Email
Password
Remember meForgot password?
    Log in with Twitter

article imageBiggest fire-fueled thunderstorm event on record occurred in B.C.

By Karen Graham     Apr 25, 2018 in Science
Vienna - Large wildfires can fuel "dirty" thunderstorms that fill the stratosphere with as much smoke as a volcanic eruption. We know this because of a study on the biggest fire-fueled thunderstorm event on record that occurred in British Columbia last year.
The year 2017 set a record for the number of wildfires around the globe, and their full impact on the atmosphere remains uncertain. We do know that wildfires can sometimes fuel "dirty" thunderstorms, known as pyrocumulonimbus or pyroCb, for short.
However, thanks to research by climate scientists at the U.S. Naval Research Laboratory (NRL), the world is gaining more insight into what drives these massive and escalating events.
NRL meteorologist Dr. David Peterson explained his findings from his recent research, “Wildfire-Driven Thunderstorms Cause a Volcano-Like Stratospheric Injection of Smoke,” at the annual meeting of the European Geosciences Union in Vienna, Austria, which was held from April 8 to 13.
A pyrocumulonimbus cloud towers over thick smoke from fires burning near Canberra  Australia  in 200...
A pyrocumulonimbus cloud towers over thick smoke from fires burning near Canberra, Australia, in 2003. The cloud's strong winds caused the fires to explode into the Australian city.
NASA/New South Wales Rural Fire Service
Dr. Peterson explained that like regular thunderstorms, pyroCbs are very tall and produce lightning, but pyroCbs are also filled with smoke. "You end up with this very dirty thunderstorm. Essentially, this is a giant chimney taking smoke from the surface to high altitudes, at least to aircraft-cruising altitudes."
The impact of volcanic eruptions on the climate system has been recognized for several decades, but pyroCb research is relatively new, originating at NRL in the early 2000s, according to Peterson. While such major volcanic events are sporadic, Peterson said, pyroCb events occur every year, however, scientists have not studied these storms enough to understand their full impact on our climate.
On August 2  2017  the Visible Infrared Imaging Radiometer Suite (VIIRS) on the Suomi NPP satellite ...
On August 2, 2017, the Visible Infrared Imaging Radiometer Suite (VIIRS) on the Suomi NPP satellite captured this image of smoke from wildfires in the western United States and Canada. Actively burning areas, detected by VIIRS thermal bands, are outlined in red.
NASA Earth Observatory
The largest fire-fueled thunderstorm event on record
On August 22, 2017, Digital Journal reported that the wildfire season in British Columbia broke the one million hectares (2.5 million acres) mark on Monday, August 21, with firefighters battling a wildfire of historical size after 19 separate fires merged, creating one massive blaze.
But what makes B.C.'s 2017 fire season so interesting and the center of the NRL study was an event that occurred on the night of August 12, 2017. A combination of the intense heat from the fires burning in a remote region of the province, combined with the right atmospheric conditions, generated a series of four thunderstorms in a 5-hour period.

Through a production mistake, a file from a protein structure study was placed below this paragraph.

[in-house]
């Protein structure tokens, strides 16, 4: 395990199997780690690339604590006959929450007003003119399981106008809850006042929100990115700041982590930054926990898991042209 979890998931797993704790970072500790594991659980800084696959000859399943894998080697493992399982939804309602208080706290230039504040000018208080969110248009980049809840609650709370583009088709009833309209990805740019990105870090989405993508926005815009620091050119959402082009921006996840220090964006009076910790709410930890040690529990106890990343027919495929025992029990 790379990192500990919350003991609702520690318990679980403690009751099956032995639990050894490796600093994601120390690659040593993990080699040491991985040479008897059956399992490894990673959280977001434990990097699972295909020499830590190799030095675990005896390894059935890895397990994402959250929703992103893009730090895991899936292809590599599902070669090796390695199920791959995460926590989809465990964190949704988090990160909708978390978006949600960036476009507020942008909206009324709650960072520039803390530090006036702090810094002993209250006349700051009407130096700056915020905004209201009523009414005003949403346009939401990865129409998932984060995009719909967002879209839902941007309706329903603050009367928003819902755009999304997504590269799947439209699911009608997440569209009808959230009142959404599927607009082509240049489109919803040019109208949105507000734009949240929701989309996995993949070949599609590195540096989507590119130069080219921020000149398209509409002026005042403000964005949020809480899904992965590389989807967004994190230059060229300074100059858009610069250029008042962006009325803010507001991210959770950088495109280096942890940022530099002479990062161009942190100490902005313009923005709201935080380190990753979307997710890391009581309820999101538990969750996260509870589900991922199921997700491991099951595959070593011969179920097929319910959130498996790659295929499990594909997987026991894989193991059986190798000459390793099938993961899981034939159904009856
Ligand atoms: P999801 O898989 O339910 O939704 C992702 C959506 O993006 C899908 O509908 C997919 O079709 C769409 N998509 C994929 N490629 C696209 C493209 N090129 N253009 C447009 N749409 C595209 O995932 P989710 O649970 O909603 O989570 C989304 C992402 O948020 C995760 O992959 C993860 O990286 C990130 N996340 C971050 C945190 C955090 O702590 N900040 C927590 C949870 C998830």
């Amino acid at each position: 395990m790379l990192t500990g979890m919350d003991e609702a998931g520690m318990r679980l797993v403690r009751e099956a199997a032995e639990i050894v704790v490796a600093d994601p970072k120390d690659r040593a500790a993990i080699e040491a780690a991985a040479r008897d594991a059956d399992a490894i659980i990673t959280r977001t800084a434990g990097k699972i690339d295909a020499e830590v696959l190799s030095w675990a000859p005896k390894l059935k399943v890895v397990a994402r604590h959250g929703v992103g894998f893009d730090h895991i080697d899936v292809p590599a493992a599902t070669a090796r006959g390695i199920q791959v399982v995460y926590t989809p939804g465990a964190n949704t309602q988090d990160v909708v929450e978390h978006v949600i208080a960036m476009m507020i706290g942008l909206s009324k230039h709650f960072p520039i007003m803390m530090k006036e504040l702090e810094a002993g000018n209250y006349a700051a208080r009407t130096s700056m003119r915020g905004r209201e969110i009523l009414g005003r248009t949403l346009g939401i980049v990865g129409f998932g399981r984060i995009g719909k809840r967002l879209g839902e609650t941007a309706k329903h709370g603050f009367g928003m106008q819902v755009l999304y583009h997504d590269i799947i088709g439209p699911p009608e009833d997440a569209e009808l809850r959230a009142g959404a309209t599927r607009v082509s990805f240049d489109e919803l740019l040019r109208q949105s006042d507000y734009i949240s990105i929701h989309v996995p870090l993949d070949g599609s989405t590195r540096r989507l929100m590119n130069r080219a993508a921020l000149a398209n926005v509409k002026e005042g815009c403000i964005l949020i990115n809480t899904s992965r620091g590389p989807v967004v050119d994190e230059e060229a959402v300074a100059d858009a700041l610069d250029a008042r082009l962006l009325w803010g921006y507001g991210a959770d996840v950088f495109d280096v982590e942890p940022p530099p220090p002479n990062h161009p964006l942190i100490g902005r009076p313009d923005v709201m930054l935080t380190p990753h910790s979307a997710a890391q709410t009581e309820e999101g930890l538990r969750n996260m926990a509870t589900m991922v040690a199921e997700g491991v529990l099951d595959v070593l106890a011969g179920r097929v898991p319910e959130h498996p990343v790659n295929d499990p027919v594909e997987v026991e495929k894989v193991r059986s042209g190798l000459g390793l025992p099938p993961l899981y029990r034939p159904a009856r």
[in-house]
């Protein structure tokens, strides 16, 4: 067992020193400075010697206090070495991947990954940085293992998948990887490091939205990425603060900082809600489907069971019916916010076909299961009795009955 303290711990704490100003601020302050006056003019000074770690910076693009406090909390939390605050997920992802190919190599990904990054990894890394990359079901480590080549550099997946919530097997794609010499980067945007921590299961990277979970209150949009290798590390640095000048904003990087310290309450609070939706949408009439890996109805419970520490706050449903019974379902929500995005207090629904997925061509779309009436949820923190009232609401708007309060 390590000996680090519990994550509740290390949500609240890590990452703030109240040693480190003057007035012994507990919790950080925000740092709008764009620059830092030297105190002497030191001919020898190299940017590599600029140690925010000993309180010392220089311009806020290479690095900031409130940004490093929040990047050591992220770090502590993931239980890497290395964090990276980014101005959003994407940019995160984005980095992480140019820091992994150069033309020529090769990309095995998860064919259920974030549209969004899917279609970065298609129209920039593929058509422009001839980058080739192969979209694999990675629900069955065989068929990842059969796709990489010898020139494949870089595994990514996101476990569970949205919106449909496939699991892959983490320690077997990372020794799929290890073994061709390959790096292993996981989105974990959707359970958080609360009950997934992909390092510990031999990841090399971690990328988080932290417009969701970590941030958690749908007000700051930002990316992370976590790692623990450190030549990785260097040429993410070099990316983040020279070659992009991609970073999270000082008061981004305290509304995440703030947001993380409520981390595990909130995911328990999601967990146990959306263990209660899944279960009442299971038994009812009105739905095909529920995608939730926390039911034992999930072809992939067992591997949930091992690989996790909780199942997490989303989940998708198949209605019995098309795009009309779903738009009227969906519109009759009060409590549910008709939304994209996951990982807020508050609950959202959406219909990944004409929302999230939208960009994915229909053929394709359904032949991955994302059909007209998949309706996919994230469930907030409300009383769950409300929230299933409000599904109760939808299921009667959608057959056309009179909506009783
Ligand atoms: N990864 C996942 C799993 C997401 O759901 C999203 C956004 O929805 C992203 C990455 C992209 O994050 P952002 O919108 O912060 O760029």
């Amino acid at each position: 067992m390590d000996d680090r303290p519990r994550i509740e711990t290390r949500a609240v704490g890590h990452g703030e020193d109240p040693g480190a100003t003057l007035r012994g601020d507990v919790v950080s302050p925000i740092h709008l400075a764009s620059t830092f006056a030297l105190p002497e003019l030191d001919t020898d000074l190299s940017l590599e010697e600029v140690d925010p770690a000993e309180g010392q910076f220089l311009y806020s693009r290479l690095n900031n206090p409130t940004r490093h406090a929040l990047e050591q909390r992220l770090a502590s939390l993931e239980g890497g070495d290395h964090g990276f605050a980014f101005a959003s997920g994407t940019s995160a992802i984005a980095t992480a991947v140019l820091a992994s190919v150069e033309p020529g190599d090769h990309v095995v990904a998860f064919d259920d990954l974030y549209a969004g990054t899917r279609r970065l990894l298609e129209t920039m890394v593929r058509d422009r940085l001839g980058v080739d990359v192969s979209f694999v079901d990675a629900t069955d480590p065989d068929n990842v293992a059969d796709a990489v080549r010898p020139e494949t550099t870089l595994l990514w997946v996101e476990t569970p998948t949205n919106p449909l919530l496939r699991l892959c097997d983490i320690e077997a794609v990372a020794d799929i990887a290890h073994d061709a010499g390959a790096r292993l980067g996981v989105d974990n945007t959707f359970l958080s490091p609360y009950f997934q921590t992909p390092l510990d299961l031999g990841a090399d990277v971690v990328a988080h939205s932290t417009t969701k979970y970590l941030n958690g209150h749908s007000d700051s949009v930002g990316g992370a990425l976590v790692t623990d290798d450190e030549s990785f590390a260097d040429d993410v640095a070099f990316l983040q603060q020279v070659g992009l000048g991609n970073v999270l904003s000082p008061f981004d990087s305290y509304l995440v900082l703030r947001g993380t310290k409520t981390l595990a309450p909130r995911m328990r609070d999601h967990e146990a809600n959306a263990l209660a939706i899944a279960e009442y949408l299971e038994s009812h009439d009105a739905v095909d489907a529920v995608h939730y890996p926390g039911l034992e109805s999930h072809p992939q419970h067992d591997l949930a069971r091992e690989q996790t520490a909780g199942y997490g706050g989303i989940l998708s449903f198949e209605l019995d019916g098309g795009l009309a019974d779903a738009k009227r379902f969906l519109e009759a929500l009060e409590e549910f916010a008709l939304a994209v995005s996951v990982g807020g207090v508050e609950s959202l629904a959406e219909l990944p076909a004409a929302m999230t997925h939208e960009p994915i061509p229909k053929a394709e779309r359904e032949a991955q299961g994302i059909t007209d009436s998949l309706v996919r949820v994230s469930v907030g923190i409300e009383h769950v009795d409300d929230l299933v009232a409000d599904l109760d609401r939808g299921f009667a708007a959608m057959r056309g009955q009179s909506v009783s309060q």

The intensity of the stratospheric injection from the pyroCb event "produced a high-altitude smoke layer that encircled the Northern Hemisphere over several months,” Peterson said. “This event provides the best opportunity to date for highlighting pyroCb activity as an important consideration in the climate system.”
A pyrocumulonimbus storm combines smoke and fire with the features of a violent thunderstorm. Pollut...
A pyrocumulonimbus storm combines smoke and fire with the features of a violent thunderstorm. Pollutants from these storms are funneled into the stratosphere.
NASA/Naval Research Lab/Mike Fromm
Using satellite data, Peterson's team observed the signal from this smoke in the lower stratosphere — the second layer of Earth's atmosphere, above the troposphere. "This was the mother of all pyroCbs," Peterson said. "Normally, when you see something like this, you think volcanic eruptions — that's what normally puts a lot of material into the stratosphere — but it's all coming from these wildfire-driven thunderstorms."
As a comparison, the 2008 eruption of Mount Kasatochi, an island volcano in Alaska, sent about 0.7 to 0.9 teragrams (nearly 1.0 million tons) of aerosols — tiny, suspended particles — into the stratosphere, Peterson said. Because of the sulfates and ash the volcano injected into the atmosphere, for months afterward, people around the Northern Hemisphere documented unusually colored sunsets
The British Columbia pyroCb event sent about 0.1 to 0.3 teragrams (about 200,000 tons) of aerosols into the stratosphere, comparable to a moderate volcanic eruption event - but this one event injected more aerosols into the atmosphere than all the fires during the entire 2013 fire season in North America, Peterson said.
More about firefueled thunderstorms, pyrocumulonimbus storms, pryoCb, Volcanic eruption, britisk columbia 2017
 
Latest News
Top News